In the beginning was the Word, suggests there is spiritual life only when it is received as a gift. When we acknowledge this precedence of the Word of God, this makes our life both mystery and gift. Then our partner stops being a threat to our autonomy and becomes a sign of the otherness to which we are called. As we increasingly discern our life in this mutuality we accept the mystery of otherness as the deep meaning of the conjugal project.

The fifth project is the learning of unconditional love. The gamble of love the couple takes is to allow everything that happens to signify this giftedness, to allow love to organize all of existence as a symbol. Each activity becomes a type of communion, and all loving and living, including pain and disappointment, becomes a celebration of God's love, or the challenge to transcend all difficulty by the grace of the Risen Christ. Valuing one's partner's satisfaction and welfare as much as one's own becomes an apprenticeship in a new mutual life as the place where the Spirit of unconditional love gradually emerges and prevails.

To accept this discovery of the sacred mystery of married life and to live in the celebration of mystery and giftedness is to live counter-culturally, to reject the dominant ideology of Western society that turns everything and everyone into objects.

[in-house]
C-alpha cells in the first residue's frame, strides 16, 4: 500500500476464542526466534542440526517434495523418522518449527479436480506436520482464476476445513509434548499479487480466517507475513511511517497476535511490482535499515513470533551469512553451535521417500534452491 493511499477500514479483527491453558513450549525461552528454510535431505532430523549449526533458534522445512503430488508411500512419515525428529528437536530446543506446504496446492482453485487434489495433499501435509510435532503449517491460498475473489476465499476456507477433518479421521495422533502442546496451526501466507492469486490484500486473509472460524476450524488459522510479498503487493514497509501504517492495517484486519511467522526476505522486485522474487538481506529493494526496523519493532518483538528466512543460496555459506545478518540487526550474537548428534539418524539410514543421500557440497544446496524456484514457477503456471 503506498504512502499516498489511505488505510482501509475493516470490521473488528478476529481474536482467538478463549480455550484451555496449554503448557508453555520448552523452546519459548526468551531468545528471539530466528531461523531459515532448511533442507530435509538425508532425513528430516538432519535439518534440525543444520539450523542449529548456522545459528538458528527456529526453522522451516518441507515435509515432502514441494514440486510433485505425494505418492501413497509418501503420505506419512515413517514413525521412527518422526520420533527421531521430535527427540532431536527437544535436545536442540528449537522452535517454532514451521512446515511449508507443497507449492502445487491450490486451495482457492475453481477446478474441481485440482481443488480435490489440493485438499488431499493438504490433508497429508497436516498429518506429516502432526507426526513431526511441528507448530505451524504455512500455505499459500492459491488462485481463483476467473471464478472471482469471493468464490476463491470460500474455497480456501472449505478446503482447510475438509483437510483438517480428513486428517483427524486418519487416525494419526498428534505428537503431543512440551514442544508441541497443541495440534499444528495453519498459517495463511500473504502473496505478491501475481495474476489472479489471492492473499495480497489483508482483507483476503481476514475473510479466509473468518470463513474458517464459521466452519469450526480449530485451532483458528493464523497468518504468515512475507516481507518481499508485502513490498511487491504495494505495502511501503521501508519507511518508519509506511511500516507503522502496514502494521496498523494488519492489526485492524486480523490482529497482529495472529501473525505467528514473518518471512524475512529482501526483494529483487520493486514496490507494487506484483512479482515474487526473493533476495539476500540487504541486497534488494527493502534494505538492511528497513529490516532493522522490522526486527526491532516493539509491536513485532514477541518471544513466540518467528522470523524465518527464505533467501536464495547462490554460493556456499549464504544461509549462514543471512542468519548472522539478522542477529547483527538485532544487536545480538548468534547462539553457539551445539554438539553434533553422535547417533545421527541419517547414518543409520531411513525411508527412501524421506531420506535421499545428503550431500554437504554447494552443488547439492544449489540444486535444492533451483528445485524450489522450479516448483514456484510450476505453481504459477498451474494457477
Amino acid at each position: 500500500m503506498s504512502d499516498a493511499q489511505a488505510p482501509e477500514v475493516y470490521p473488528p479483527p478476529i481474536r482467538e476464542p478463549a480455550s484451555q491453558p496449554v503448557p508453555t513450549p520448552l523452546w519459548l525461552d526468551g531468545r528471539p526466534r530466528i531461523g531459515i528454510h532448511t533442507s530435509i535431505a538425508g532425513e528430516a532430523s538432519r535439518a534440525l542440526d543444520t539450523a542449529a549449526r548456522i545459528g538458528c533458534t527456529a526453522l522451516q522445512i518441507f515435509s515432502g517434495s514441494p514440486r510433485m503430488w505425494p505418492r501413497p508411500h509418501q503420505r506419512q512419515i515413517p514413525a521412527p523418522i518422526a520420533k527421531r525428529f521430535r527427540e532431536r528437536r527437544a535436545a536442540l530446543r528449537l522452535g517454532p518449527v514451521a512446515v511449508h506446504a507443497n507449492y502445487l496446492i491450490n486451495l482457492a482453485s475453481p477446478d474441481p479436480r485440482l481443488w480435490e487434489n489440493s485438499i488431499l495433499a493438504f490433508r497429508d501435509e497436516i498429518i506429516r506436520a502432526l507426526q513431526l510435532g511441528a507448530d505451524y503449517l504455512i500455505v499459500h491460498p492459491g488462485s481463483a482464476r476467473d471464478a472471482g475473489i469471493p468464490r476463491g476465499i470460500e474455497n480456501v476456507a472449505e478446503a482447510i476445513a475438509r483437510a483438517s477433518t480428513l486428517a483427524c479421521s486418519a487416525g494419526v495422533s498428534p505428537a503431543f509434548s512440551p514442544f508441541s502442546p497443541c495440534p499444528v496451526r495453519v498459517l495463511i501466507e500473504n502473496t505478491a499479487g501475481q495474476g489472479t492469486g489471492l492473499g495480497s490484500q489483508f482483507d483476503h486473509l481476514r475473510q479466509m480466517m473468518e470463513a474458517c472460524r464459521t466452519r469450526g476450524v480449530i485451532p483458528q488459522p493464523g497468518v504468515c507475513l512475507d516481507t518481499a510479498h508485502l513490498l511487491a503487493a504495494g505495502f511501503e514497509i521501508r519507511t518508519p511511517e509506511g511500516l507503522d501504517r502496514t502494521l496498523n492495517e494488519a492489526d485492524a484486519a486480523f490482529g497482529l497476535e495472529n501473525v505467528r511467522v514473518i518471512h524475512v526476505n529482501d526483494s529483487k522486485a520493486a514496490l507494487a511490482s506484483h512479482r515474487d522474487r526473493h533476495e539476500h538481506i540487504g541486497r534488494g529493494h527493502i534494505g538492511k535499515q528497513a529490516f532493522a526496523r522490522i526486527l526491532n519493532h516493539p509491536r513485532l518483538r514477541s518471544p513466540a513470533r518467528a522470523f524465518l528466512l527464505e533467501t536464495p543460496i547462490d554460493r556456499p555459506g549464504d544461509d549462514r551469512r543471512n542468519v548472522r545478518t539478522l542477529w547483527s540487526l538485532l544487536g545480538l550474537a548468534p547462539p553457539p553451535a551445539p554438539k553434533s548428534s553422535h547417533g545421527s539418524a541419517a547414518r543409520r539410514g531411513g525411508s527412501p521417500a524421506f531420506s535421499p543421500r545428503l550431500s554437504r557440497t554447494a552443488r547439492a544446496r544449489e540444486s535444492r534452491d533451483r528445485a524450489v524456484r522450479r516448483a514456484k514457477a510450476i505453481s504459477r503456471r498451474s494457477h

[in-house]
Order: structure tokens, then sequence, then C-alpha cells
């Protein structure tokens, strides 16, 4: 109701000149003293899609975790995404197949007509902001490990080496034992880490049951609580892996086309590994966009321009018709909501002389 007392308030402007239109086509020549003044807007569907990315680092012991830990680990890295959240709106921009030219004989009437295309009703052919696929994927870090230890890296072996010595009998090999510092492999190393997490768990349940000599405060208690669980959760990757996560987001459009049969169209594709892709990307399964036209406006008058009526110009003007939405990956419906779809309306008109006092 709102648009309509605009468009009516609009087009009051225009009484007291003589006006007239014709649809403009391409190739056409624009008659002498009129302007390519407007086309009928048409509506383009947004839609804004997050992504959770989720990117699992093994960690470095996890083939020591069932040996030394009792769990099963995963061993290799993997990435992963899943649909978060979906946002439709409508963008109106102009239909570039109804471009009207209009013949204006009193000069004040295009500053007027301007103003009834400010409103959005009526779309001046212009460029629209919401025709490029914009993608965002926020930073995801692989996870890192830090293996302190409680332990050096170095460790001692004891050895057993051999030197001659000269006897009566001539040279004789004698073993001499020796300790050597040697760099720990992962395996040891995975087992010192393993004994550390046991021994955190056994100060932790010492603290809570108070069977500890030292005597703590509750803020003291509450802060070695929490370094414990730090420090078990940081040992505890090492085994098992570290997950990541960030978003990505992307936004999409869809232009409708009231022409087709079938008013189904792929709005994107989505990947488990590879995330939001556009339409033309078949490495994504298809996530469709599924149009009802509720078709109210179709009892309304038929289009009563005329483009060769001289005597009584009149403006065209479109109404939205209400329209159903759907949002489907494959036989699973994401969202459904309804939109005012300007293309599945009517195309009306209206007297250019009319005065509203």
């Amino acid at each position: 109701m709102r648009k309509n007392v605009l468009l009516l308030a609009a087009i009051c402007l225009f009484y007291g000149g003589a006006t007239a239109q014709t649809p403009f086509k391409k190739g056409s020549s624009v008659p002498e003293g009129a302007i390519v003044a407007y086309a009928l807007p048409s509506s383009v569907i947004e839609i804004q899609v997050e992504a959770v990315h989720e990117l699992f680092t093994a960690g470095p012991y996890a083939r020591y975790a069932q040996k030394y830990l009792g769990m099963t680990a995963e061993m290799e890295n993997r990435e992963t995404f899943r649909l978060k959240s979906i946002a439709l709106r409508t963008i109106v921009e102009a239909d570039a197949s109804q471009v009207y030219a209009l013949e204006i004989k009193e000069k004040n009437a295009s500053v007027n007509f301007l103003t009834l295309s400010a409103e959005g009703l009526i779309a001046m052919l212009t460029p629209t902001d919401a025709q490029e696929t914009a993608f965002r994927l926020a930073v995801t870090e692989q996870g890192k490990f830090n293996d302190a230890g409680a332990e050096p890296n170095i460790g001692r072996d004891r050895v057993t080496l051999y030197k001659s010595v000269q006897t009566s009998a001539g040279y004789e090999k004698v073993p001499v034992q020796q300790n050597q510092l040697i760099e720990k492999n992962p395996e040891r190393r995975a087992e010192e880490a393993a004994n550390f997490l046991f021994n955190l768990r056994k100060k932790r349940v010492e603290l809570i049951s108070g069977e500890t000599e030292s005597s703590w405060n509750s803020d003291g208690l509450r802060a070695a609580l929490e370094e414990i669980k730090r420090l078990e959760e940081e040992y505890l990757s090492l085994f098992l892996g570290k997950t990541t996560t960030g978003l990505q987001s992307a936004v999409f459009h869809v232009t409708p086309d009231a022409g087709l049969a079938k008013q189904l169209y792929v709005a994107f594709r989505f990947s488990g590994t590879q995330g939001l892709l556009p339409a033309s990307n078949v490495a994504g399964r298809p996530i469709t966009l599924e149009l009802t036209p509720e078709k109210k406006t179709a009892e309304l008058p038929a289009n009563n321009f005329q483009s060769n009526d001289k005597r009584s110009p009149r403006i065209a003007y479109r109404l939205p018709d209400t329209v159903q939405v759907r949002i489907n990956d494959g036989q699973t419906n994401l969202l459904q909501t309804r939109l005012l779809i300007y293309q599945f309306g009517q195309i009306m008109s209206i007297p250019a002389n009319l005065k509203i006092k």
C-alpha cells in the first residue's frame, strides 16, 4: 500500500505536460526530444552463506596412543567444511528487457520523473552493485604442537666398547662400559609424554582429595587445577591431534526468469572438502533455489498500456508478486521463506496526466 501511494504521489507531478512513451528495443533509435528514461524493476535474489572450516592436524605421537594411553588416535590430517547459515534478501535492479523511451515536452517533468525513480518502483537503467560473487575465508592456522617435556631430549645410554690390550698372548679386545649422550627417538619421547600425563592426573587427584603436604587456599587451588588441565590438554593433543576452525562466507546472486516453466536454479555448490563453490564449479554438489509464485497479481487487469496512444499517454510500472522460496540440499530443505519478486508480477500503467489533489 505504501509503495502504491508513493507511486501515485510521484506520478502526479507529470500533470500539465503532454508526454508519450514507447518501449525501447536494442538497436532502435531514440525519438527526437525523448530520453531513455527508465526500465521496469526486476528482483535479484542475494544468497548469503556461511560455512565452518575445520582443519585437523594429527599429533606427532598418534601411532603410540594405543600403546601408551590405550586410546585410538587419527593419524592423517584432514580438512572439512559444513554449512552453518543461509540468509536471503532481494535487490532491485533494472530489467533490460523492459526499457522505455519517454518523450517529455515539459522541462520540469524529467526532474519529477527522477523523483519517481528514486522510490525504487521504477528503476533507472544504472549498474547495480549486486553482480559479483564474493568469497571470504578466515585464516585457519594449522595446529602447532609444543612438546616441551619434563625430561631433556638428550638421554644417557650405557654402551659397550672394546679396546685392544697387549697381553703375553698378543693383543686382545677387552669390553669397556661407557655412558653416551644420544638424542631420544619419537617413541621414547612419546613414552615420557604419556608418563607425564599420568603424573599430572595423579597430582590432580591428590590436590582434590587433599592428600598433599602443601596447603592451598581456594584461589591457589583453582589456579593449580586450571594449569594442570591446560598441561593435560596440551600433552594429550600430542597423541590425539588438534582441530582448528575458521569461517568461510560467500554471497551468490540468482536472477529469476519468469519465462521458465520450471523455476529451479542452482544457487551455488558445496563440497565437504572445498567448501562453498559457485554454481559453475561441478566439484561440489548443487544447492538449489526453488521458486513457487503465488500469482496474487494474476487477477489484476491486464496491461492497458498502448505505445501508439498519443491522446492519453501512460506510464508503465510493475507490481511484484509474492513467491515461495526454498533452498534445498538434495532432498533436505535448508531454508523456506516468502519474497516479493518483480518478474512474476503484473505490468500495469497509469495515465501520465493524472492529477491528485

Flowing from the projects of fidelity, intimacy, compassion and conjugality is the sixth project of procreativeness, or better, fruitfulness of love and life in the image of the Creator. The couple produces and brings into being a new and original community of love. The procreation (or co-creation) of love precedes and is the matrix for the biological procreation of life. Love precedes new life. Divine Creative Love begets human life. Human life not sustained by love cannot endure but becomes destructive. The unfolding of each and every originality is a condition for the fruitfulness and riches of our common social life.

When each couple brings a new and unique love into the world, the world is changed, but not primarily by the biological fruits of this love. Out of this love, they create new life, spiritually, socially and perhaps even biologically. The natural law placing of biological life as the primary or more lately as the co-equal goal of marriage can now be seen as an overdetermined physicalist or materialist view of marriage. New life comes only from the new love. What the marital acts need to be open to is not always biological life (Catholic natural law, under pain of mortal sin because an intrinsic evil otherwise) but continuing growth in creative love.